What are Canadians Like?
Ask someone virtually anywhere in the world to describe a Canadian and they will likely use such adjectives as “friendly,” “peaceful,” “polite” and “modest” to describe us. With typical modesty, we won’t dispute the accuracy of such endorsements.
Other ideas about us, however, require some clarification.
Very few of us live in igloos in the Far North. Not every Canadian speaks French, one of our official languages. For that matter, not all of us speak English, the other official language. Though the majority of French speakers – called francophones – live in Québec, there are substantial groups in many other provinces as well.
While we live in North America and cherish the friendship we enjoy and close ties we share with our closest neighbour, the United States, we are not Americans. We are Canadians. We have a unique culture with deeply rooted traditions, customs and values.
Occupied by aboriginal people for thousands of years, settled by the British and French hundreds of years ago and built by generations of immigrants who have come here from all over the world, Canada is distinct. And so are its people, who have been shaped and influenced by a physical environment unlike any other.
As Canada’s greatest literary critic, the late Northrop Frye, said, “There would be nothing distinctive in Canadian culture at all, if there were not some feeling for the immense searching distance, with the lines of communication extended to the absolute limit” that “has no real counterpart elsewhere.”
It is Canada’s “land that anchors our sense of who we really are,” wrote Canadian journalist and author Peter C. Newman, adding that “a favourite rationalization for Canadians’ sense of identity is our climate: six months of winter followed by six months of bad sledding.”
Sometimes, there is a grain of truth in a stereotype.
Our country’s climate and huge expanse have helped shape our sense of individualism. For some of us, our nearest neighbour lives several kilometres away.
Established in 1867 as a nation without war or rebellion, Canada has become home to people who often fled oppression and persecution. As a result, individual rights and freedoms have become highly treasured values for Canadians, have shaped our culture and are enshrined in a Charter to protect those values from violation.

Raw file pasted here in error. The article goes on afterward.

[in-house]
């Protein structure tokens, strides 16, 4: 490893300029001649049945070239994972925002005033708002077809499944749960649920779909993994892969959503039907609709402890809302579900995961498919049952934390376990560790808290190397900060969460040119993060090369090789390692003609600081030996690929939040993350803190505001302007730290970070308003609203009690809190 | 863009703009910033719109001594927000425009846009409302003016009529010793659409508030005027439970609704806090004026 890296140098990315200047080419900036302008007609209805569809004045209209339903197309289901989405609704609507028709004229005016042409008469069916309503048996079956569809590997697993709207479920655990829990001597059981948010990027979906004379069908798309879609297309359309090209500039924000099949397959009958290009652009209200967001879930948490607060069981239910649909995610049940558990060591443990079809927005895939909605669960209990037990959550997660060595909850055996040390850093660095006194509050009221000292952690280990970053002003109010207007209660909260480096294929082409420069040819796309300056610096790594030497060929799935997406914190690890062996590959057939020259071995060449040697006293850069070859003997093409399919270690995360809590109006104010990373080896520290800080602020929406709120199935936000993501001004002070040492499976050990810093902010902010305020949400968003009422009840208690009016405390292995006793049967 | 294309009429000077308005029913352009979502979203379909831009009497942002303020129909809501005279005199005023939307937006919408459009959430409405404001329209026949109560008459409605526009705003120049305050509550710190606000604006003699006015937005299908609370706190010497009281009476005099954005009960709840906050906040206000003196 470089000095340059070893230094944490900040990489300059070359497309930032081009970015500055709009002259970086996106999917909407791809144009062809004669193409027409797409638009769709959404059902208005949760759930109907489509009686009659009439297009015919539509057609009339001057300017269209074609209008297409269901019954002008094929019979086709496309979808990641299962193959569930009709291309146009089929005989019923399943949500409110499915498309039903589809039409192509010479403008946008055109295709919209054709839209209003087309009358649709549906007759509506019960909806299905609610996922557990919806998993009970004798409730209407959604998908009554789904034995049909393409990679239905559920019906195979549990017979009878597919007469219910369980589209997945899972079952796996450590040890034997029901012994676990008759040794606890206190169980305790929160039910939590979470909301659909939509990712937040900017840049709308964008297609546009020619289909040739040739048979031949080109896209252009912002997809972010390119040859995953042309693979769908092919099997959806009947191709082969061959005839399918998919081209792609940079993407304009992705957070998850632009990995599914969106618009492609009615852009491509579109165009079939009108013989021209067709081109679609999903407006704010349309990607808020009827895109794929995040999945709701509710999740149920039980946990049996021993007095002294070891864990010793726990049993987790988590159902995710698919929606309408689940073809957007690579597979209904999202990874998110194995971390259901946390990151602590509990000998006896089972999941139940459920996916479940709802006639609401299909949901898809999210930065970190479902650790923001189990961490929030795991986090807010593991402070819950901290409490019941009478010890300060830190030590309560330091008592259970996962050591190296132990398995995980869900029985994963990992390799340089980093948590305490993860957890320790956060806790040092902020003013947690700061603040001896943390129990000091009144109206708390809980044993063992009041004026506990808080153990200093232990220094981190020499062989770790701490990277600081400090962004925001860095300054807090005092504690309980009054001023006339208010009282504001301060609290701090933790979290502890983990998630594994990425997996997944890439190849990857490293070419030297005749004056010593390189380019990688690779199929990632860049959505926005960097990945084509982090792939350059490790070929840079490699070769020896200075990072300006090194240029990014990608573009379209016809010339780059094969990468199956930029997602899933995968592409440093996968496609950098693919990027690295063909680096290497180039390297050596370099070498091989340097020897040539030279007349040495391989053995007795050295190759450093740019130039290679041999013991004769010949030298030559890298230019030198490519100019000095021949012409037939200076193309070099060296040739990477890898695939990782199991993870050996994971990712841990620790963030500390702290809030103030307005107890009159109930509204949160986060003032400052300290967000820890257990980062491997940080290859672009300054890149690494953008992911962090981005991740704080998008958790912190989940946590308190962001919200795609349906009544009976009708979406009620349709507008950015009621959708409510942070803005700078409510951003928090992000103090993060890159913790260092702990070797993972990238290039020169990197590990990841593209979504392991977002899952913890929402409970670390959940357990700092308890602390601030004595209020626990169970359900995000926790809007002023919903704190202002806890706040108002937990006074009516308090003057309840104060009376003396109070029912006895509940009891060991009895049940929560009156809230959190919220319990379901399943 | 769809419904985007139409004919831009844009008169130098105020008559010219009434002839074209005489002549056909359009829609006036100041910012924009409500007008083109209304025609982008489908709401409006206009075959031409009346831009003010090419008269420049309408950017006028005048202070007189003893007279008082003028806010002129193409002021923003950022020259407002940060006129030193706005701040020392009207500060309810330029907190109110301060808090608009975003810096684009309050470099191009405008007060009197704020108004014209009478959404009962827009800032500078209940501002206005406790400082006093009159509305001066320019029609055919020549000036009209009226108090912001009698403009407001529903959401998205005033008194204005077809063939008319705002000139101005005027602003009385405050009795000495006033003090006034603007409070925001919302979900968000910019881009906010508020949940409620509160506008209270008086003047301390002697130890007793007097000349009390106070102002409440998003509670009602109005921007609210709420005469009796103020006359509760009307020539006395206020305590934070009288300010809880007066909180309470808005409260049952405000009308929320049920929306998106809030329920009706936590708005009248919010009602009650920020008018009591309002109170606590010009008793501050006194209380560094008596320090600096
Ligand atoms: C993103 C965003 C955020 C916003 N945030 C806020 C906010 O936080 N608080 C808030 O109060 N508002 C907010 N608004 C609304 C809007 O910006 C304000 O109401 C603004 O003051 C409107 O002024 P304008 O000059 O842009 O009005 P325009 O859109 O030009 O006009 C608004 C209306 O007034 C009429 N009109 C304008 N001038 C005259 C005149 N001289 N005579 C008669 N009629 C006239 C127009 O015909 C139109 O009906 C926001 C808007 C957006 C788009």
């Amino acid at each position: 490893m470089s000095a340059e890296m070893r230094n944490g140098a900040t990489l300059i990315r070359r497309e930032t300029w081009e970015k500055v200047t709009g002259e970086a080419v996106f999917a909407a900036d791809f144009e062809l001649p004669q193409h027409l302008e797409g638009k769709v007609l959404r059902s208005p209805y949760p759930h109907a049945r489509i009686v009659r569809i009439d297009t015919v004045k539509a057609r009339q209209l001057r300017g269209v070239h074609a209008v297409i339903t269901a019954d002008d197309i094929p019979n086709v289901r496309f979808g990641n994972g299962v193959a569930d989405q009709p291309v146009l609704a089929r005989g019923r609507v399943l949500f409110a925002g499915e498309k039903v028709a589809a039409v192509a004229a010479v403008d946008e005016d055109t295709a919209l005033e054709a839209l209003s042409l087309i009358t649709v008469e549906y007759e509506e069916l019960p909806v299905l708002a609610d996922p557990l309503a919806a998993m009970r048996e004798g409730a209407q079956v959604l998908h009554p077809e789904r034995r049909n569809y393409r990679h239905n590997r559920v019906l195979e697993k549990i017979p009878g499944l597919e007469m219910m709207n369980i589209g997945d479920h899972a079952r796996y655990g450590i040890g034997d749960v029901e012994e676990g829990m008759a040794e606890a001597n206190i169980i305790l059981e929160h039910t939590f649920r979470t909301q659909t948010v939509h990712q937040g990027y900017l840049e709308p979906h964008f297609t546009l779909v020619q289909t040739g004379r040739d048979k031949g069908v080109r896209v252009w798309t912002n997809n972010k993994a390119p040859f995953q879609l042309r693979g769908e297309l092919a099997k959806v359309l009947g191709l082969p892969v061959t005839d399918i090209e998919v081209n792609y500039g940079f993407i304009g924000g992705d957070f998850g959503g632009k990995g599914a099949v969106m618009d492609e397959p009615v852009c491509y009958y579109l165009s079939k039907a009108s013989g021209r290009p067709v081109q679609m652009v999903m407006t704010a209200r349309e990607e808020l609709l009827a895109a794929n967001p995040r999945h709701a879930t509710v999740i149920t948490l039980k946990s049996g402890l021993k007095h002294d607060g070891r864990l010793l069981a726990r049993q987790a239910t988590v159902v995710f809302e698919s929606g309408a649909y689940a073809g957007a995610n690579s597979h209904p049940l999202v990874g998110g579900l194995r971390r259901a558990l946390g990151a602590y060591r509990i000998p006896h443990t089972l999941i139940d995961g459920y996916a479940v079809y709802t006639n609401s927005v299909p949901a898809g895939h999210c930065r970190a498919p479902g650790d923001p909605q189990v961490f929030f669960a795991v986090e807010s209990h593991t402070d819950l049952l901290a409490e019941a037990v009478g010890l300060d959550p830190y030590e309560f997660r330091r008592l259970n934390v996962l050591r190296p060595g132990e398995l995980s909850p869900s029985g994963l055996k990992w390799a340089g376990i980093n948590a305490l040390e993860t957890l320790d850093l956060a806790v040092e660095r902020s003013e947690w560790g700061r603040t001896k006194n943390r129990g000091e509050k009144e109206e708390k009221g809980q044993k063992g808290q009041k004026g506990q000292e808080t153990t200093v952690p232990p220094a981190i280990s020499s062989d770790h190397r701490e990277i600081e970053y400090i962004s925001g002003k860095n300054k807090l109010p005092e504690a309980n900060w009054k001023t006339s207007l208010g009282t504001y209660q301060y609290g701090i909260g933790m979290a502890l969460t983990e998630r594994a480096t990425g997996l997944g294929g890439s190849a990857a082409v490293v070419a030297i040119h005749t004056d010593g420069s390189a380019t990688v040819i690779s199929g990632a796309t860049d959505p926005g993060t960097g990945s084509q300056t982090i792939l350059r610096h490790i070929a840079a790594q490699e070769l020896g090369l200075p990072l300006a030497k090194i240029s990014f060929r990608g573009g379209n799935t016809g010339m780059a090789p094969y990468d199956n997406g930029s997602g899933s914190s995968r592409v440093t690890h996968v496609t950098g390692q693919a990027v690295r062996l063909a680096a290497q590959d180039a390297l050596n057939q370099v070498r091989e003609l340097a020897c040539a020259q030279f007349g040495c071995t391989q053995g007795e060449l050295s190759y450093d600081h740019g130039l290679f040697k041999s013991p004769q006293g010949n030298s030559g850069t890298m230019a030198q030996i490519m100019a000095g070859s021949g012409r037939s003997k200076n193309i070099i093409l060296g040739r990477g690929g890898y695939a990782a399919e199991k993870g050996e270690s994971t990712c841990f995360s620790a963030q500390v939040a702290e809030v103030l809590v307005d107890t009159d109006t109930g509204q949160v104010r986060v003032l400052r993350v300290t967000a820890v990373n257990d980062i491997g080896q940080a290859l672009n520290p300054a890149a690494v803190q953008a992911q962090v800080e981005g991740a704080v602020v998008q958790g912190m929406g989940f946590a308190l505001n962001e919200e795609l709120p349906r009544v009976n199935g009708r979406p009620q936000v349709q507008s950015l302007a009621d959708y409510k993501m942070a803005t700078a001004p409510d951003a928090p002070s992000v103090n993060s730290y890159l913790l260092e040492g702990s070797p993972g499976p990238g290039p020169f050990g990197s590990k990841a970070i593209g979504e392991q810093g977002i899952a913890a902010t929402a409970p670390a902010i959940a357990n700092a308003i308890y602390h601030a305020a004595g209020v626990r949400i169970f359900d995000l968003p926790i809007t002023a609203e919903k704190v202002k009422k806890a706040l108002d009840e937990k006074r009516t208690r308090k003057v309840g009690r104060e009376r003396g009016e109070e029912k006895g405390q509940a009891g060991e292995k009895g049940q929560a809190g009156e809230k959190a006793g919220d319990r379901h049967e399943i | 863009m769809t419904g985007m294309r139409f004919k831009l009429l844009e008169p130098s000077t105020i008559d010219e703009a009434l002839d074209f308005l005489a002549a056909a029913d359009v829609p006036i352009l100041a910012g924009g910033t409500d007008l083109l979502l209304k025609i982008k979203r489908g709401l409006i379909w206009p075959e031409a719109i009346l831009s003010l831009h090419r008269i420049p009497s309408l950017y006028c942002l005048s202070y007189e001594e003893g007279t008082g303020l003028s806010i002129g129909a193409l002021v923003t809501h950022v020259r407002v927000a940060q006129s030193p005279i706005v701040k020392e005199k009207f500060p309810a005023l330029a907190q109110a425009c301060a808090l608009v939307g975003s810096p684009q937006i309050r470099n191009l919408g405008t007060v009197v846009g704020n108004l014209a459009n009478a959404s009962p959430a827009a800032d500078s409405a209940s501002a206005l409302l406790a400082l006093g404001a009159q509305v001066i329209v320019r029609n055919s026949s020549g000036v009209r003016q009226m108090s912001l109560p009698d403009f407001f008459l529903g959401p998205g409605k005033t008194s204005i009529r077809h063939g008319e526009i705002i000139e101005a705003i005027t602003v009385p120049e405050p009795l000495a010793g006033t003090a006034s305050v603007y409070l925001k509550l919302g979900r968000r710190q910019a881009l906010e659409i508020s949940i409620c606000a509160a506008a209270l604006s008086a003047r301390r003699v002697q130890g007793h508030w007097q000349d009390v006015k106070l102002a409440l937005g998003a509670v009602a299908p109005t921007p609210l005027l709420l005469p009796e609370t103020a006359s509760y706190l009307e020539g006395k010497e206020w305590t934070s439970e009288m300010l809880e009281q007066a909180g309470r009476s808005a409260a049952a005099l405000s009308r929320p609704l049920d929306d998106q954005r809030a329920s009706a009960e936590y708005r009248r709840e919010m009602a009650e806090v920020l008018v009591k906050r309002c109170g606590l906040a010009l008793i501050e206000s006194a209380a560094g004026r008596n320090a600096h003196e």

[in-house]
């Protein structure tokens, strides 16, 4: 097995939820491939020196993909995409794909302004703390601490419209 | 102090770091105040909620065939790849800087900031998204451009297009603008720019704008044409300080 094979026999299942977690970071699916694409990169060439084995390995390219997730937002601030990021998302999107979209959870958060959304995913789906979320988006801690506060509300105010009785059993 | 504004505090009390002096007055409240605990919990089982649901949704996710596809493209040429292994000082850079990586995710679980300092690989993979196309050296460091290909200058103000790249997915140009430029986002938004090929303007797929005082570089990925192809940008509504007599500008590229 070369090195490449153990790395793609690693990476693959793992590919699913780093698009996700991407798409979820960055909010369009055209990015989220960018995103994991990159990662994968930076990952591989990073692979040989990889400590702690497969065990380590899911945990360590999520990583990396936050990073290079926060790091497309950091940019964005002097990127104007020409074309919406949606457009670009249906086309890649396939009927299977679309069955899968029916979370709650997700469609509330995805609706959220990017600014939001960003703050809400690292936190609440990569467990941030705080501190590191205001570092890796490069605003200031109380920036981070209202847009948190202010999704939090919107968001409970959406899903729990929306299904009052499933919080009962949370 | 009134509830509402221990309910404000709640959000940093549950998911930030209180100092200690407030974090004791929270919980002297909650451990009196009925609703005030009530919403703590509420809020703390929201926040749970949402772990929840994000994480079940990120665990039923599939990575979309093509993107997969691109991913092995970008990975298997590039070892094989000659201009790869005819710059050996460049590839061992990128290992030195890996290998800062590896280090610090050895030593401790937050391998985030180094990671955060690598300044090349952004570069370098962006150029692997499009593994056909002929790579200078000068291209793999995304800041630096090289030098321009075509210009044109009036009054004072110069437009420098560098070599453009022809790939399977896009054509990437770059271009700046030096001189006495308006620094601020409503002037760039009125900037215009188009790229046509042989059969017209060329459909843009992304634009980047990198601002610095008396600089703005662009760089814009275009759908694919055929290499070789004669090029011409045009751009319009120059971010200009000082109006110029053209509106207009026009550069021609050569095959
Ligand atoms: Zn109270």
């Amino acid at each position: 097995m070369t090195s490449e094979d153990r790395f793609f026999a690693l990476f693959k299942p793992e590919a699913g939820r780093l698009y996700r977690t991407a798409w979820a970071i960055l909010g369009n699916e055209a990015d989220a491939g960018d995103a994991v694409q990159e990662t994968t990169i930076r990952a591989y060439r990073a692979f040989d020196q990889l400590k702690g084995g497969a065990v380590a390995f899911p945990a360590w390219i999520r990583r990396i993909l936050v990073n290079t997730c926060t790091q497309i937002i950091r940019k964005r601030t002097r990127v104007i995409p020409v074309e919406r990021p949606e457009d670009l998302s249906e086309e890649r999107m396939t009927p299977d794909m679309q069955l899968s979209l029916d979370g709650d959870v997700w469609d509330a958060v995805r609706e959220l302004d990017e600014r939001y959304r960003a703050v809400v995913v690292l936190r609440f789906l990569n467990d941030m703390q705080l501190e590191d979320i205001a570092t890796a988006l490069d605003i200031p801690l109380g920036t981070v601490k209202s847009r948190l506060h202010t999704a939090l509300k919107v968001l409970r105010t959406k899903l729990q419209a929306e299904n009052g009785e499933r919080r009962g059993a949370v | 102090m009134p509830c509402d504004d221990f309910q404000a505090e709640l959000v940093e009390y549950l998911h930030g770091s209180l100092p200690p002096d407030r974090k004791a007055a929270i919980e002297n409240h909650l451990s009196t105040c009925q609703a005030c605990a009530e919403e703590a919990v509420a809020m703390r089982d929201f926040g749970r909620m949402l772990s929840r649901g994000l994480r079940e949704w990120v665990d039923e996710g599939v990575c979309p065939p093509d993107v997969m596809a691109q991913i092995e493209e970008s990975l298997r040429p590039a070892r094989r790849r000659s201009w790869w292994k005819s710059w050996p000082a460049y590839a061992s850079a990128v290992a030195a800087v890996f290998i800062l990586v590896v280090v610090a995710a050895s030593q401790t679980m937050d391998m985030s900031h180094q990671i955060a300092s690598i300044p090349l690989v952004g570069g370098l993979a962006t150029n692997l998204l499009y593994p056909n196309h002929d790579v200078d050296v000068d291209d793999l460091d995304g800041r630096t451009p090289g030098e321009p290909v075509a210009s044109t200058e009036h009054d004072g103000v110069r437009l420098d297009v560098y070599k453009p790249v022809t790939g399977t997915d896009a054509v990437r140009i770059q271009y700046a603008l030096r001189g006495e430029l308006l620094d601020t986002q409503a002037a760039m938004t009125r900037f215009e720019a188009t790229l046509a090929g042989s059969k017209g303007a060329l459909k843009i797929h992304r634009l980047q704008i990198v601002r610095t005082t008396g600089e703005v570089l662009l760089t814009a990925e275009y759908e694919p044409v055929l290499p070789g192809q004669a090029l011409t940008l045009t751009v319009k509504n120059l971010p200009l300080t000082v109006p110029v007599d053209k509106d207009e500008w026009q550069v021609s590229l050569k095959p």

We speak our minds and voice our opinions, though remain open to ideas from others. We demand a free press and expect an open government. We respect authority, but it must be fair, honest and accountable to us.
Canadians value creativity and support its nurturing in all walks of life. After all, our creative expressions, whether they are in the arts, literature, social or natural sciences, are a reflection of all of us.
To be Canadian means to respect differences in gender, race, national or ethnic origin, colour, religion, age, physical or mental abilities, and sexual orientation. We do not deny that intolerance exists in our country, but most of us are dedicated to educating people to open their minds to differences, beginning with our youngest children.
The Canadian Charter of Rights and Freedoms guarantees everyone fundamental freedoms: of conscience and religion; of thought, belief, opinion and expression; of peaceful assembly; and of association. Completing these constitutional safeguards are other legislative measures, such as employment equity that ensures that Canadians have equal access to opportunity.
For a country encompassing so much diversity represented by people from practically every country on the planet, we are united. The one day that brings so many Canadians together each year is our country’s birthday, July 1, when tens of thousands of people crowd on Parliament Hill in Ottawa and more flock to Canada Day celebrations in other cities and communities from coast to coast and in the North.
Though our patriotism may appear muted at times on the international stage, it is alive and well under various forms, such as the Canadian flags that adorn the backpacks of young travelers journeying around the globe.
We are a peace-loving people, though we will defend ourselves and our friends and allies when necessary.
We take the obligations and responsibilities of citizenship seriously, but love to laugh – often at our own expense, since we don’t always take ourselves too seriously.
We’re proud of our heterogeneous society where the regional distinctiveness of people from Newfoundland to the Prairies to Québec and the Arctic creates a rich tapestry of “Canadiana.”
Sure, we’re predictable in some ways. A lot of us play ice hockey. Even more watch the sport at the rink or on television (“Hockey Night In Canada” is a popular t.v. date). We also talk a lot about the weather. Sometimes, we complain about it – but that’s just our way. In fact, we rather pride ourselves on the splendid variety of our four seasons and our ability to take each of them in stride!